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Handling Hearing Loss

The Prevalence of Hearing Loss in Women

As many as one-third of women in their 50s and two-thirds of women in their 60s are facing some degree of hearing loss. Beyond that, the pervasiveness of hearing loss in younger adults, specifically those in their 20s and 30s, is increasing. But while women are statistically more likely than men to admit to hearing loss, the number of women seeking treatment is still surprisingly low. Unfortunately, hearing loss can affect more than just a woman’s ability to communicate – associations can also be drawn between quality of life and common chronic health conditions.

How Hearing Loss Impacts Quality of Life

Hearing loss can impact more than you might think: Your cognition, emotional health, and lifestyle can all take a hit when you can’t hear.


Studies have shown that hearing loss is associated with accelerated cognitive decline in older adults. In fact, seniors facing hearing loss are significantly more likely to develop dementia than those who have retained their hearing. This is because the brain hears sound, then organizes and processes it. Without proper hearing, the brain can’t complete these functions efficiently.

Emotional Health

Your emotional health is also likely to suffer if you can’t hear. A loss of hearing can cause women to disengage from social interaction, since it’s hard to understand what others are saying. This can lead to isolation, and an extended withdrawal from family and friends can lead to depression over time.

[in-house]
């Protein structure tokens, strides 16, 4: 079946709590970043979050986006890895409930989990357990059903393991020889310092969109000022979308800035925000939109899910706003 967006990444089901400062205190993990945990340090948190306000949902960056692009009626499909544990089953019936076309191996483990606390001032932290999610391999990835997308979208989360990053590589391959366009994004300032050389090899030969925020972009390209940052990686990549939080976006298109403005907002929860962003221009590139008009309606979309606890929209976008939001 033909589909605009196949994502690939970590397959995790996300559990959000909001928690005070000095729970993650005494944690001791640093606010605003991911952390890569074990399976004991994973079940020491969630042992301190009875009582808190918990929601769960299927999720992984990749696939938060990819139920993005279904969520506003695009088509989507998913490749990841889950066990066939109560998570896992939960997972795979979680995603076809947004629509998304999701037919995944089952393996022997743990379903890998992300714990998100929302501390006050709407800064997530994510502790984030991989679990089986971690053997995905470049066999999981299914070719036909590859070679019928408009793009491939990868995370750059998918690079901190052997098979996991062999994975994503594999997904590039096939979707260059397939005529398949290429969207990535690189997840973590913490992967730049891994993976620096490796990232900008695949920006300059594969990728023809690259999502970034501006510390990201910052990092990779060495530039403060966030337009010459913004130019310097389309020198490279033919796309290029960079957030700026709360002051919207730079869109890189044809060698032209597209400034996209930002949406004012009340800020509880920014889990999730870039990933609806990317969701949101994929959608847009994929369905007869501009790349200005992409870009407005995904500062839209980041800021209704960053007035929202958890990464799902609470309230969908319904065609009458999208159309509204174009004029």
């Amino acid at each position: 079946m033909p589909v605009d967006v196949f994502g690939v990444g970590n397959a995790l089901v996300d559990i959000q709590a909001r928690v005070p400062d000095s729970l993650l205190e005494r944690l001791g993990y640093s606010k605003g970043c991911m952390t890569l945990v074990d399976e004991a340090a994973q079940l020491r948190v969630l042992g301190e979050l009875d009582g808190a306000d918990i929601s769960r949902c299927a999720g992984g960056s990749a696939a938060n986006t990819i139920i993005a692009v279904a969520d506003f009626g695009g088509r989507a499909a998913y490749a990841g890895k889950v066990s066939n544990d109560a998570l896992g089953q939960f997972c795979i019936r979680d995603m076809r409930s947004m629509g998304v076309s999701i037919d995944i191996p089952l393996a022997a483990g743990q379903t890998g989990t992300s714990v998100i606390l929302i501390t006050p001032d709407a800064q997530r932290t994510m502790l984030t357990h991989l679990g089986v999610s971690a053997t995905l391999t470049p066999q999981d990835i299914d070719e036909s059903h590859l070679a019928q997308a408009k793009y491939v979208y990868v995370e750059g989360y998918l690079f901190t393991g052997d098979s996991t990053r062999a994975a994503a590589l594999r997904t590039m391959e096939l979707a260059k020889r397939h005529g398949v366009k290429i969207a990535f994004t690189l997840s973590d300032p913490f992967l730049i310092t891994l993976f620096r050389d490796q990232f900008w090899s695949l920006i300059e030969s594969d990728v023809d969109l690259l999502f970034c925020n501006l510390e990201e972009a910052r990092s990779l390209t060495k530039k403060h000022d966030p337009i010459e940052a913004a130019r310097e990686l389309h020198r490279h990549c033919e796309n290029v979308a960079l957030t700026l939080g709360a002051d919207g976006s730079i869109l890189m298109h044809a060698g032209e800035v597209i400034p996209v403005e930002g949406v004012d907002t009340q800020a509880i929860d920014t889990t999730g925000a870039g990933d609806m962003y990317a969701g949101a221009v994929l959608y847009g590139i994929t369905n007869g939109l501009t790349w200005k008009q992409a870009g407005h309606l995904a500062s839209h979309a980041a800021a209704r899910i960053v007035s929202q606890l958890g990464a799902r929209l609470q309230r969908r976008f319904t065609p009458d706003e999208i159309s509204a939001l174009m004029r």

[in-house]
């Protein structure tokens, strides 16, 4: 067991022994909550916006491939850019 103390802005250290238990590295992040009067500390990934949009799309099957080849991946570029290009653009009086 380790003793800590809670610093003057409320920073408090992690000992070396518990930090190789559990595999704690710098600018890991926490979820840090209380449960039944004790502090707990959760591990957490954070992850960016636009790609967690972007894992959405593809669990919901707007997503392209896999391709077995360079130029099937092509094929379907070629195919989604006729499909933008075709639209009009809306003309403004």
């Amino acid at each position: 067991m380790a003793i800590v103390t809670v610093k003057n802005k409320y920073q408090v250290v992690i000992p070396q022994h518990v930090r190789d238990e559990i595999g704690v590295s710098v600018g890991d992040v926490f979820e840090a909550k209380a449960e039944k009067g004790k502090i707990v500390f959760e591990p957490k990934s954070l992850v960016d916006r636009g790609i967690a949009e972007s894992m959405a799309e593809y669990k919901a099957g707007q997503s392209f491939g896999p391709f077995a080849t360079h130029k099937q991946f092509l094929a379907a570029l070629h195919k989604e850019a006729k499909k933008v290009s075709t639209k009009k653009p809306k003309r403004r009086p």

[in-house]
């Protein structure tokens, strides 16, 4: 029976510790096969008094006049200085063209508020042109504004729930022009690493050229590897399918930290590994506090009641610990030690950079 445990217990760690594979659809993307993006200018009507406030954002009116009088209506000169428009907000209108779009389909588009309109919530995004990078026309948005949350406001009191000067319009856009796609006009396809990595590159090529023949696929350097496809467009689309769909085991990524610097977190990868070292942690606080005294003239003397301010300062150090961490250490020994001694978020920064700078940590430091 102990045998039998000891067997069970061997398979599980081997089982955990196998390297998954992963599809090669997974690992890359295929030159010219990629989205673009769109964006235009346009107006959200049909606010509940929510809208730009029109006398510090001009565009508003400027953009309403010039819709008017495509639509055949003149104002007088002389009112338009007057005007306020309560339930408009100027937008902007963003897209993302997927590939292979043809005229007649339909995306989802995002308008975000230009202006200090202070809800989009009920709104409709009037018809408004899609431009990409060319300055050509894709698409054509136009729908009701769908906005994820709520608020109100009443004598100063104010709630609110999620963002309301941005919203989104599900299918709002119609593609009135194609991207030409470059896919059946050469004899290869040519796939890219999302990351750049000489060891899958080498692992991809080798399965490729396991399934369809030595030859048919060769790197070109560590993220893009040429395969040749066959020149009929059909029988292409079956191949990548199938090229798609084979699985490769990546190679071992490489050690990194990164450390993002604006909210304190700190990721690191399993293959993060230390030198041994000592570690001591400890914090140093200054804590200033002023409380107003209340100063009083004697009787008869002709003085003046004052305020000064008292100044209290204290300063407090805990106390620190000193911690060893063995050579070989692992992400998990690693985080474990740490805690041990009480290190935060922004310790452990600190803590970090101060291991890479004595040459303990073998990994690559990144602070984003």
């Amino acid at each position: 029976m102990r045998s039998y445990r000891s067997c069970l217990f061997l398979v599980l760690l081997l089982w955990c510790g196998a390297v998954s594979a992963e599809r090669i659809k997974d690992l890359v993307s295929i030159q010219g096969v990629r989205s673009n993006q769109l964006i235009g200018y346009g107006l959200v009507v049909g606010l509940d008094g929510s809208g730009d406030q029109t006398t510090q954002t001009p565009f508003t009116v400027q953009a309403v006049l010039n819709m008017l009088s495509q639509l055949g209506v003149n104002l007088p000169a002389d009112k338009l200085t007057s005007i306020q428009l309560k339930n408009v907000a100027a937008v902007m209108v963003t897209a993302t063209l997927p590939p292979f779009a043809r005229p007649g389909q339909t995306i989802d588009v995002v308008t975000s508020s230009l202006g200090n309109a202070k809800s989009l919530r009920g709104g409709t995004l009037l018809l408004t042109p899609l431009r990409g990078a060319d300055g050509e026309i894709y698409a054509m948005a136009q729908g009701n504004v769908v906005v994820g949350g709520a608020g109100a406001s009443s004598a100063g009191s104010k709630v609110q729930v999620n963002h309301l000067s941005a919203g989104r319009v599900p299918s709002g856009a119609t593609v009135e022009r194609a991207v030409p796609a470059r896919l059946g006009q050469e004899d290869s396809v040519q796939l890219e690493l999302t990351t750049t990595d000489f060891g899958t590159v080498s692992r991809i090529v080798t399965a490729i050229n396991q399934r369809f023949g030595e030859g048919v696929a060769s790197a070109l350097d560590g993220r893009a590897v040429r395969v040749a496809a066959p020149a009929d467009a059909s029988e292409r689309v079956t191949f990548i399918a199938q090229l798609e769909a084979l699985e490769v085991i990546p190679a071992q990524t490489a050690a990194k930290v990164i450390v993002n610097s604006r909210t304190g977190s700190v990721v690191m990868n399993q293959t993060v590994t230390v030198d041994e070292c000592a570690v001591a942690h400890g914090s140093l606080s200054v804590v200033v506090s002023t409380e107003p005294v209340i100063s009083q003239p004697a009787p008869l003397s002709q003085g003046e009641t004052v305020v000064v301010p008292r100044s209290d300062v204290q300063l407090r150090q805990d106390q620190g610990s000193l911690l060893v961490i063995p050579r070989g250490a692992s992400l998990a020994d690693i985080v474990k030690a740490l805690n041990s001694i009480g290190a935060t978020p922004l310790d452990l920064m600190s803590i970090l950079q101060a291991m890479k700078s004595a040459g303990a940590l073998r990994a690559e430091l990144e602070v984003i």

Just as with emotional health, a loss of hearing can also contribute to a decline in physical health. Research shows that individuals with hearing impairment perform less physical activity than those with normal hearing. Over time, a lack of physical activity can lead to chronic health issues like obesity, diabetes, and even heart disease.

The Importance of Getting Tested

Fortunately, for women dealing with hearing loss, there’s no need to suffer in silence. Hearing aids can provide immense relief, and there are numerous types available depending on the outcome you desire. To get paired with the appropriate device, visit a hearing professional to get your hearing tested. He or she can determine the type of hearing loss, as well as the degree, and make recommendations based on your results.

An Expert Weighs In

"Newly developed hearing aid technology not only has superior features for better hearing, but gives users the ability to track their physical, mental, and cognitive health. A 3D motion sensor that detects movement, activity, and gestures has been integrated into each hearing aid. For the first time ever, it is possible to take a proactive approach to hearing and overall wellness. The technology assigns health scores for steps, social engagement, and listening to generate an overall body score via a compatible app. The future of 'health-able' hearing devices is now here."

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